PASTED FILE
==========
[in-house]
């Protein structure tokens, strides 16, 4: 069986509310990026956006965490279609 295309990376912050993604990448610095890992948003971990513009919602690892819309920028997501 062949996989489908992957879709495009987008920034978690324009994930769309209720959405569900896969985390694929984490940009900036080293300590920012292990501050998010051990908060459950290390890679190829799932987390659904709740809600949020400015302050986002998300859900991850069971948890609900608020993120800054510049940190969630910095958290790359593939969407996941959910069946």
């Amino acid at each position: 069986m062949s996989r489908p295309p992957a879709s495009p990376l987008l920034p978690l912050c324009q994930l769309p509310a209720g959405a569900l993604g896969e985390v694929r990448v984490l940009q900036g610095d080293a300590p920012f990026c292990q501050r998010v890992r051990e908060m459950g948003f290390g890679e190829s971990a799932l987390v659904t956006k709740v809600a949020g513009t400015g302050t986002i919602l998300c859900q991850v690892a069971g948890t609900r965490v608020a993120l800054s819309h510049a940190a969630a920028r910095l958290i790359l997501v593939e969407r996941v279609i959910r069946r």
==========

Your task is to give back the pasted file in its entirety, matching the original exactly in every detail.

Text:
[in-house]
């Protein structure tokens, strides 16, 4: 069986509310990026956006965490279609 295309990376912050993604990448610095890992948003971990513009919602690892819309920028997501 062949996989489908992957879709495009987008920034978690324009994930769309209720959405569900896969985390694929984490940009900036080293300590920012292990501050998010051990908060459950290390890679190829799932987390659904709740809600949020400015302050986002998300859900991850069971948890609900608020993120800054510049940190969630910095958290790359593939969407996941959910069946």
């Amino acid at each position: 069986m062949s996989r489908p295309p992957a879709s495009p990376l987008l920034p978690l912050c324009q994930l769309p509310a209720g959405a569900l993604g896969e985390v694929r990448v984490l940009q900036g610095d080293a300590p920012f990026c292990q501050r998010v890992r051990e908060m459950g948003f290390g890679e190829s971990a799932l987390v659904t956006k709740v809600a949020g513009t400015g302050t986002i919602l998300c859900q991850v690892a069971g948890t609900r965490v608020a993120l800054s819309h510049a940190a969630a920028r910095l958290i790359l997501v593939e969407r996941v279609i959910r069946r």